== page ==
Parliamentarians and corruption – the problem or the solution?

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Tearfund partners EFZ with APNAC Zambia Chair, Hon. Cornelius Mweetwa MP

This week the Global Organisation of Parliamentarians Against Corruption (GOPAC) 5th conference has been taking place in Manila.  But is this just another conference where we meet, talk and then return home with little change?  Should Parliamentarians even be included in the anti-corruption movement when they are often the worst offending corruptors? 

Parliamentarians can be a force for change.  But I also know that they are too often key contributors.  Research conducted on the Zambian Constituency Development Fund (CDF) by Tearfund and our partner the Evangelical Fellowship of Zambia (EFZ) has demonstrated this. Where Parliamentarians and others in the CDF process failed to exercise transparency and community participation then CDF projects were often found incomplete, unused, or susceptible to allegations of the misuse of funds.

CDFs are present in at least 23 countries and have the one defining feature that the Parliamentarian has some control over the use of the fund in their constituency.  In Zambia, constituencies receive approximately $200,000 per annum which is intended for local development.  The MP sits on, and appoints, the majority of the CDF committee who control the use of the fund – quite shocking from a UK perspective (and takes the expenses scandal to a new level!). 

Despite the challenges and allegations, in Zambia the CDF is a widely popular fund.  Perhaps because it is a more ‘visible’ form of development and decentralisation policy.  For example the CDF has been used to construct school buildings, clinics and market shelters.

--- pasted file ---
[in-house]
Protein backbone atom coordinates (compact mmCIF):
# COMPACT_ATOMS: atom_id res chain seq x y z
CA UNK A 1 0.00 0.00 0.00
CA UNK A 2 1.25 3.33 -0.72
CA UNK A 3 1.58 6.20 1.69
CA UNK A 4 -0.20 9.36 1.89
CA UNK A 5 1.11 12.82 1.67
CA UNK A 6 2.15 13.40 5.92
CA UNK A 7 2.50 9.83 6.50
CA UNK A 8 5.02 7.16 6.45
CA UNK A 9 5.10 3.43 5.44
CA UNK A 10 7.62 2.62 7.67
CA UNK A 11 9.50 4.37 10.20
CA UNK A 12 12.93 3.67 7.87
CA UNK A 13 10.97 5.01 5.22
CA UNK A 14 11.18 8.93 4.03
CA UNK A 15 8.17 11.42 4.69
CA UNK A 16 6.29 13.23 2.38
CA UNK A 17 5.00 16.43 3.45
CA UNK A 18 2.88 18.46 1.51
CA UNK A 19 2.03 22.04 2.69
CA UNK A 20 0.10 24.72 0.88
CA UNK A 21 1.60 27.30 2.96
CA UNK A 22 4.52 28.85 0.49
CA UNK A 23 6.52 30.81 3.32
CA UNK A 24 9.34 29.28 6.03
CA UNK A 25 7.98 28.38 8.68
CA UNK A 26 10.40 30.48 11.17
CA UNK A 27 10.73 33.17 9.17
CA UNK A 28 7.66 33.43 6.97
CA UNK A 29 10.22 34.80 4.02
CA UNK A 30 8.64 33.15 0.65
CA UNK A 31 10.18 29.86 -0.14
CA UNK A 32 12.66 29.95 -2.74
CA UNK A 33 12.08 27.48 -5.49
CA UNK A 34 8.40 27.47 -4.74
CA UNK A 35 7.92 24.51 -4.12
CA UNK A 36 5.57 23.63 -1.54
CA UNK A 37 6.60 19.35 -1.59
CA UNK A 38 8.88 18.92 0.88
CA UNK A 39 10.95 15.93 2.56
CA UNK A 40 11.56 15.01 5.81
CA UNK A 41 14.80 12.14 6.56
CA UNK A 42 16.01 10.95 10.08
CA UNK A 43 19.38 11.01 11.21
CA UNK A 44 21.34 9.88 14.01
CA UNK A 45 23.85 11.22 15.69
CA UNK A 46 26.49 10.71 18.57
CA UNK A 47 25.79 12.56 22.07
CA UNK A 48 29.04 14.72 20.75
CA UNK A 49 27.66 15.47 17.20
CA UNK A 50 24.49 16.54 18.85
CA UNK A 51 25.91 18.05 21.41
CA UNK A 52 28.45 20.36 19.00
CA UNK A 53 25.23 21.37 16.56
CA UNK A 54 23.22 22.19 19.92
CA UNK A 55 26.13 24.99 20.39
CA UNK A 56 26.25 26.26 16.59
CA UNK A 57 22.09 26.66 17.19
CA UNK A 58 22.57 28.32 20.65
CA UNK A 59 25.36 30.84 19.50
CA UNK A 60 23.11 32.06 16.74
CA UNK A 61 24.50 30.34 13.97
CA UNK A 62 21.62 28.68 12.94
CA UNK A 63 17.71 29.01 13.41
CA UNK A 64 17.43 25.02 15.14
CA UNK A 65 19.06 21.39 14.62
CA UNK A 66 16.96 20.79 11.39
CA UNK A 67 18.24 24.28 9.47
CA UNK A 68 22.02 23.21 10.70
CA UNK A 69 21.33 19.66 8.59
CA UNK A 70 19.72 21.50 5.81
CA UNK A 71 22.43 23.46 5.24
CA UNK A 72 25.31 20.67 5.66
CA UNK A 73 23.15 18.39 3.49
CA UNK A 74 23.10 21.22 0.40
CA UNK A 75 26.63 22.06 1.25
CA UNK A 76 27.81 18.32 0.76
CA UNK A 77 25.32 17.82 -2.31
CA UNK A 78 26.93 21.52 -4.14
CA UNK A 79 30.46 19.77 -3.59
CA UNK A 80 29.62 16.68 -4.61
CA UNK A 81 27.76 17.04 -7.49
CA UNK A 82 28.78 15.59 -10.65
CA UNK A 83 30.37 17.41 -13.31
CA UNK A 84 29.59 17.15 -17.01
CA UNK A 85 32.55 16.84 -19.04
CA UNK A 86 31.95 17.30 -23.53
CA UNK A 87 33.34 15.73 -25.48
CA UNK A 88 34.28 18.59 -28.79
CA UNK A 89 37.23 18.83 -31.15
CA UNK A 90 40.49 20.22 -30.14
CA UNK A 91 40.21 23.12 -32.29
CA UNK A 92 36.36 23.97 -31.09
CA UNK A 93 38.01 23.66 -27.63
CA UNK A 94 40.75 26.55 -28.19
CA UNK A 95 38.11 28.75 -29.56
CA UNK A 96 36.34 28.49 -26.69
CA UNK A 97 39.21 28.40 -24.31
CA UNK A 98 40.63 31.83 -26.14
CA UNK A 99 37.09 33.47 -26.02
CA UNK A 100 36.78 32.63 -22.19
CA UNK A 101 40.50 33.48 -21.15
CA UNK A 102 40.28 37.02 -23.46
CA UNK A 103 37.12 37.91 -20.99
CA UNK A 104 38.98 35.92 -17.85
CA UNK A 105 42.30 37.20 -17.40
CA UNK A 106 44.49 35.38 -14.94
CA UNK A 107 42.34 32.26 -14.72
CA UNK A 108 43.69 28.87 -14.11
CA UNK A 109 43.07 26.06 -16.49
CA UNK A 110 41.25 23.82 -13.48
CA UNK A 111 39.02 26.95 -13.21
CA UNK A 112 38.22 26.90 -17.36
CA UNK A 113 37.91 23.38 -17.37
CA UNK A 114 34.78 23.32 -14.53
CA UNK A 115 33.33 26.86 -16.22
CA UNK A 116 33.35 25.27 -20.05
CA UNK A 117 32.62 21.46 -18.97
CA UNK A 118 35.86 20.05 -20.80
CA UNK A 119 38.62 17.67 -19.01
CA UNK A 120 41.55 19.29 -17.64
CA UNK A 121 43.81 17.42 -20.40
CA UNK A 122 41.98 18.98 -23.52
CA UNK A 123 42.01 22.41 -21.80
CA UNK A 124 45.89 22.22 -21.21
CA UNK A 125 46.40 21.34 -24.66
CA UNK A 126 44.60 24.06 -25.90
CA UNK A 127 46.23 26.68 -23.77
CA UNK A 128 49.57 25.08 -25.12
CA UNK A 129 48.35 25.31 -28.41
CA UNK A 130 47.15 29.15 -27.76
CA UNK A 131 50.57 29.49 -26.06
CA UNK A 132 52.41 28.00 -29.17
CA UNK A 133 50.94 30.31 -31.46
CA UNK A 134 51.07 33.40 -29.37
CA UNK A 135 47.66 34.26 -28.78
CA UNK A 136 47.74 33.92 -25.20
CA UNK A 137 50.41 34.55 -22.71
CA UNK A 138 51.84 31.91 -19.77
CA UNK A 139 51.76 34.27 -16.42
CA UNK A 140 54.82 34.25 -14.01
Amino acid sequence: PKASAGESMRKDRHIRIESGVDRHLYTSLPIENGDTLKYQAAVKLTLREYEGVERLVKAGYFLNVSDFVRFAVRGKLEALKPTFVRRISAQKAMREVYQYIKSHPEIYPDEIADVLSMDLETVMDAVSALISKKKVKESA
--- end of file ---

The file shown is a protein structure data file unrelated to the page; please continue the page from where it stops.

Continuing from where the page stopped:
But Parliamentarians can take certain actions to enhance the effectiveness of this fund.  In the case of one constituency, Choma, the CDF enabled a prison clinic to be extended in order to provide services for the surrounding community.  The research indicated that the community were satisfied with the project and the clinic remains well used.  In this example, transparency and participation were seen throughout the CDF process, in particular:

i) Participation in identifying projects: the community identified the project as an area of need and therefore applied for CDF funding.  
ii) Transparency in decision-making process: the CDF committee made public its reasoning for funding the project on local notice boards and the community radio stations.
iii) Community involvement in project implementation: community members contributed labour and materials.
iv) Transparency in procurement: materials were sourced by suppliers recommended by the local community.  At the clinic, the CDF committee kept a log book of all suppliers and materials delivered, which local people were free to check.
v) Transparency and participation in monitoring: progress reports were posted in public places and feedback was sought from the community at public meetings.

 

So what can we learn, and what actions can Parliamentarians do to ensure better use of local development funds?  At the GOPAC conference EFZ and Tearfund presented the need for Parliamentarians to:

  • Enhance transparency, ensuring that information is useful and understandable at the local level. 
  • Promote meaningful community participation throughout the process, from the decision making to the monitoring of projects.
  • Reduce the level of influence that the Parliamentarians have over decisions on the use of CDFs.

These aspects may not be the panacea – but the research indicates that they can make a difference to the outcome of local development projects.  So it is great that in the closing ceremony the African Parliamentarian Network Against Corruption (APNAC) noted their intention to work to reform CDF practices.   So let’s continue to call on Parliamentarians to model best practice and urge them to become key partners in the fight against corruption.

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